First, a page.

The Red Sox Once Again Avoid Falling To .500 Thanks To A Couple Bombs By Their Outfielders

Boston Red Sox v St Louis Cardinals

I’m trying my best to not get sucked into a black hole of pessimism when it comes to this 2017 Red Sox team, but hear me out real quick.

The Red Sox won last night. That’s a good thing. But I still didn’t feel all that great after the game. It’s not that the Red Sox played sloppy last night, either. That’s not what I’m saying. It’s just hard to get all excited about a win when the feeling afterwards was basically, “Oh, cool. They avoided falling to .500 again.” That’s all that win was to me — saving themselves from being a .500 team 38 games into the season.

There are still plenty of games left, but we’re in mid-May, and they’ve yet to really go on a run here. Their longest winning streak has been four games in a row, and I’m surprised it’s even that high because it definitely doesn’t feel like it. They’ve only gotten as high as four games over .500 when they were 10-6 back on April 20. Thirty-eight games into the season last year, the Red Sox were 24-14, so this year’s team is four wins off that pace.

Not trying to be all doom and gloom after a win, but my main point here is that they’re due for a run. They’ve been painfully mediocre all year. Not terrible, but certainly not good either, and it’s been frustrating as hell to watch, especially after all the hype in the offseason. And to be honest, I think the hype was well merited. They’ve had their injuries, sure, but what team hasn’t? It’s time for the guys that have been here all year to actually start pulling their weight. I’m looking at you, Xander Bogaerts, Jackie Bradley Jr., Hanley Ramirez, and Mitch Moreland.

The overall offensive numbers have been deceiving. The Red Sox are fourth in the majors in batting average (.269) and fifth in on-base percentage (.341). That’s great, but they’re 17th in slugging percentage (.410). The Red Sox have 346 hits this season, and 234 of them have been singles. That’s 68% of their hits, which is why they’re among the league leaders in batting average and on-base percentage, yet they’re 16th in runs scored (171). They’re getting plenty of guys on base, but nobody is driving them in.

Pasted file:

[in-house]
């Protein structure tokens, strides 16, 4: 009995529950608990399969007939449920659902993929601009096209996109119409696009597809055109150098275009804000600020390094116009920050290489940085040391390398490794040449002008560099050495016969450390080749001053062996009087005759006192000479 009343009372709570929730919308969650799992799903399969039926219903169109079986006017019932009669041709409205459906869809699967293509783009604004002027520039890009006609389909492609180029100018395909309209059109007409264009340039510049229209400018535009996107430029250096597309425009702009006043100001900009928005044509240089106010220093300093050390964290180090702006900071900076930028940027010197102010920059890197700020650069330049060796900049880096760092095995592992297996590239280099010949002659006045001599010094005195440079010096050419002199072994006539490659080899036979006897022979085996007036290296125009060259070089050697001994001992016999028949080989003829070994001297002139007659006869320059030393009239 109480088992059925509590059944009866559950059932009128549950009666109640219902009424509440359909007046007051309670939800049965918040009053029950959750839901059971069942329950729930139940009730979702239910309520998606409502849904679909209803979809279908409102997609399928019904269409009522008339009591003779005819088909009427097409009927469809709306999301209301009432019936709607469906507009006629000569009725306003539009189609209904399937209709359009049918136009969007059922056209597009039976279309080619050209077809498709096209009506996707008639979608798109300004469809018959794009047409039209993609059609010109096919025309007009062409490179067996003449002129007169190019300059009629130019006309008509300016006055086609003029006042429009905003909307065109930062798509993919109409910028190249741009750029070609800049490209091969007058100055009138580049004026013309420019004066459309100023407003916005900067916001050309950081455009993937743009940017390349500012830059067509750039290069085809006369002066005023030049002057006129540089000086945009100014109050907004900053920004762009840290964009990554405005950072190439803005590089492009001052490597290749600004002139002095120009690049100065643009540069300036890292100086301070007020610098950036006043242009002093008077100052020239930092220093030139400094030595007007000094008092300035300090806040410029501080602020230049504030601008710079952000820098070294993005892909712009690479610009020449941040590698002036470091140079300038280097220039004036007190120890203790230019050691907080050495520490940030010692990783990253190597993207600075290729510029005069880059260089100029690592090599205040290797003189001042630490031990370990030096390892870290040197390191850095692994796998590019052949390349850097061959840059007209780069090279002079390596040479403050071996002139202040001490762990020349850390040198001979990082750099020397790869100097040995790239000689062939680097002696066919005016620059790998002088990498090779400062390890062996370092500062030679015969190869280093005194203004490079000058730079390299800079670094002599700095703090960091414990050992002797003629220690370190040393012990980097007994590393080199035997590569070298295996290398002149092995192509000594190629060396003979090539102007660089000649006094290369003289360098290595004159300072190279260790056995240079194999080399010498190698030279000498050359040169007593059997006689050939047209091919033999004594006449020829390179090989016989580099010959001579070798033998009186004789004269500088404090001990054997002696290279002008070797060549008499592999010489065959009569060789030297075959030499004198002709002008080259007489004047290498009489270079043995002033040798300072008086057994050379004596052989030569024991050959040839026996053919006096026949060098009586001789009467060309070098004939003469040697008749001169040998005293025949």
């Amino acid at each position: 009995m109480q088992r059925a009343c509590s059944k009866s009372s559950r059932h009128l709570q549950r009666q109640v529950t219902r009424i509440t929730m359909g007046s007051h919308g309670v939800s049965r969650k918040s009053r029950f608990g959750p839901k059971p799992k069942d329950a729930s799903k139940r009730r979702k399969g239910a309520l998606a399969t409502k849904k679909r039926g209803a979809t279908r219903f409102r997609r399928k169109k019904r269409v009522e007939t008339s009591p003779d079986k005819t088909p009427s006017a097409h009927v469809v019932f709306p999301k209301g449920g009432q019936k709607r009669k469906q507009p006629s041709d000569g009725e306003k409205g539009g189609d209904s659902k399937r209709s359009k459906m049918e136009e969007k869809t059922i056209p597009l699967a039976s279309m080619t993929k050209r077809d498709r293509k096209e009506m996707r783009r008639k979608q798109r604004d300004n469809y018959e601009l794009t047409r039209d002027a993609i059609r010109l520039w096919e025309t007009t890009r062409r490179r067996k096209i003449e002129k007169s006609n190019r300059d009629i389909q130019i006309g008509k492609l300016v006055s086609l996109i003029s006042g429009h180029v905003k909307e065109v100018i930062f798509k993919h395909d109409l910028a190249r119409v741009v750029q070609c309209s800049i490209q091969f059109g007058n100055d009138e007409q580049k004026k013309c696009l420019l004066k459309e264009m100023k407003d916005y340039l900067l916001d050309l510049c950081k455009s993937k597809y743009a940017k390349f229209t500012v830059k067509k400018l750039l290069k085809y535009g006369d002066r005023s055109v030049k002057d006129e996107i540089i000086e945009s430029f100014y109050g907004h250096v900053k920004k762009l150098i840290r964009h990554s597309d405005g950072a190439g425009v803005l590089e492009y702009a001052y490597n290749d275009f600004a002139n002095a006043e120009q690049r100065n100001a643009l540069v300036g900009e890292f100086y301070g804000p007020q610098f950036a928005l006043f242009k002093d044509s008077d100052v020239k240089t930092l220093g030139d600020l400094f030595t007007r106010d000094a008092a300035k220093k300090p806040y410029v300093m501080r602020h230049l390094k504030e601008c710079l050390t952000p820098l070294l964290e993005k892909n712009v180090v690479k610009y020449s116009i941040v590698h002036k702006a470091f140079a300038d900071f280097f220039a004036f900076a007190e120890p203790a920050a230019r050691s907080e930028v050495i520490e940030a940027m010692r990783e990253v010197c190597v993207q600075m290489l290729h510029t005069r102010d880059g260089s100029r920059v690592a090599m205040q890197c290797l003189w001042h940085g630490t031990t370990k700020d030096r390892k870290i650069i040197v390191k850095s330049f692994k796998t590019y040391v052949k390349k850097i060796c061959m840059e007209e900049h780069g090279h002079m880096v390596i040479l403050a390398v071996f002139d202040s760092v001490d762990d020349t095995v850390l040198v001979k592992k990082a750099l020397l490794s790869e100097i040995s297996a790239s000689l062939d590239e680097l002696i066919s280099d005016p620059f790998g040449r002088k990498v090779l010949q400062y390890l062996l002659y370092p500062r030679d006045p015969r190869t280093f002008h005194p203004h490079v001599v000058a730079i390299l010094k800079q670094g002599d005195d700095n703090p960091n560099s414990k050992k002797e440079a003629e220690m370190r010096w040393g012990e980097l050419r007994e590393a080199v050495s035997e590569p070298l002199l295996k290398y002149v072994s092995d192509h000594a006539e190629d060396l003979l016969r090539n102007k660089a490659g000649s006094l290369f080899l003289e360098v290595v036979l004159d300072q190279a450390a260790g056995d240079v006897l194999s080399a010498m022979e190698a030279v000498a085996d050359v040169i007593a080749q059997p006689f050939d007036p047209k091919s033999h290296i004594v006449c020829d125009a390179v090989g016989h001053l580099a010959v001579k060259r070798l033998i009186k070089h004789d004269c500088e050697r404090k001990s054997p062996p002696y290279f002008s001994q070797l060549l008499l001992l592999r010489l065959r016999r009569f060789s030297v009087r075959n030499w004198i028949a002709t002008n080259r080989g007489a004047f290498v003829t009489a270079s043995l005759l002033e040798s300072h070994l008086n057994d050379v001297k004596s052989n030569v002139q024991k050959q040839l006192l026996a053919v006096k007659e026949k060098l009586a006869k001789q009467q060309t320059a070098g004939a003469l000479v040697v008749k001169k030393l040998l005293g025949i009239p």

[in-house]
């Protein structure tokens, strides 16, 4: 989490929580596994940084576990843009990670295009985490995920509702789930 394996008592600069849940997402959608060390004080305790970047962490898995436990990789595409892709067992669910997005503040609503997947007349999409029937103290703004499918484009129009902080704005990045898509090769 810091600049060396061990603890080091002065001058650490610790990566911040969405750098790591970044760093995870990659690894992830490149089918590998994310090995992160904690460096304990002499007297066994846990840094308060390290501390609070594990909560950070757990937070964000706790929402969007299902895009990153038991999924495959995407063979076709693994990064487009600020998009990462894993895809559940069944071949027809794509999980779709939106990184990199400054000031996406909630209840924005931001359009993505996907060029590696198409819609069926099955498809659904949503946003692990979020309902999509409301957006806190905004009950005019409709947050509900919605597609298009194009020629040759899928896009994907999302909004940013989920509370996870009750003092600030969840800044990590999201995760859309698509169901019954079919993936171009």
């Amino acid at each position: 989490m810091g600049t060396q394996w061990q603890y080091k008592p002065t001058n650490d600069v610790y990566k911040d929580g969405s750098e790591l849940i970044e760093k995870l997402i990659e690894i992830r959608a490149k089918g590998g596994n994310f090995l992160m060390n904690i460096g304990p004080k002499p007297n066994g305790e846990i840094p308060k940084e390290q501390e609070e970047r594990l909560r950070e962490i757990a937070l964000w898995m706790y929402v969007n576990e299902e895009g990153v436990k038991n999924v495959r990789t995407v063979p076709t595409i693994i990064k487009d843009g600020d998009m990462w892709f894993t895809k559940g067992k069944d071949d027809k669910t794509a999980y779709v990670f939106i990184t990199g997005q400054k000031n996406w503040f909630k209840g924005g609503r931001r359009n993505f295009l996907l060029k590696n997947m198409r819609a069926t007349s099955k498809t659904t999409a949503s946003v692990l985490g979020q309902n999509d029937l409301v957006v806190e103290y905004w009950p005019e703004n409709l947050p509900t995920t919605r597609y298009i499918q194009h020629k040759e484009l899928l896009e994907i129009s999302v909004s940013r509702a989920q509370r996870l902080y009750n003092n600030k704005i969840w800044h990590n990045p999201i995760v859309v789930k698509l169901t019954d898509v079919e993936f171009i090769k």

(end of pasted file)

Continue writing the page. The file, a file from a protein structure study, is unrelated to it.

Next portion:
The Red Sox finally got some thump in their lineup recently, though, because Mookie Betts is hitting .371 with a 1.393 OPS, 5 doubles, 5 homers, 11 runs and 14 RBI in his last 8 games. This is exactly what they’ve needed; I just wish that he were doing this in the three or four spots in the lineup so that all these singles were actually turning into runs. Instead, we’re getting leadoff homers from Mookie, which are fine, but I’d obviously much rather see him blasting three-run homers than leadoff homers.

Bradley homered for the second time in his last six games and went 2-for-3 to get that batting average back up to .200, which I guess is a positive. Setting that bar real low here, but it’s a start. I still think he’ll get hot and go on his customary one-month rampage, but the team could use that sooner rather than later. And I think we all know by now that he’s probably the most wildly inconsistent offensive performer in that starting lineup, but his power has always been consistent.

Even when Bradley’s struggling to collect his base hits, he’ll still mix in a steady diet of homers. Since the start of last year, Bradley is third in the majors among the 24 centerfielders who have played at least 140 games at the position in slugging percentage (.469). Only Charlie Blackmon (.566) and Mike Trout (.585) have been better.

And in a season that was supposed to feature Chris Sale, David Price and Rick Porcello as your three-headed monster in the rotation, the second best starter in that rotation has been — drumroll please — Eduardo Rodriguez! After giving up four earned runs in his first start of the season, Rodriguez has turned in six consecutive starts where he’s allowed three earned runs or less.

His 3.05 ERA is almost a full run better than Porcello’s (4.01), and his K/9 (10.23) is slightly less than Drew Pomeranz’s (10.32) for the second best on the staff. The Red Sox are now 5-2 in games that have been started by Rodriguez this year. Compare that to last year when the Red Sox were 3-4 through Rodriguez’s first seven starts, while he had pitched his way to a 7.18 ERA and a demotion to the minors.

Final score: Red Sox 6, Cardinals 3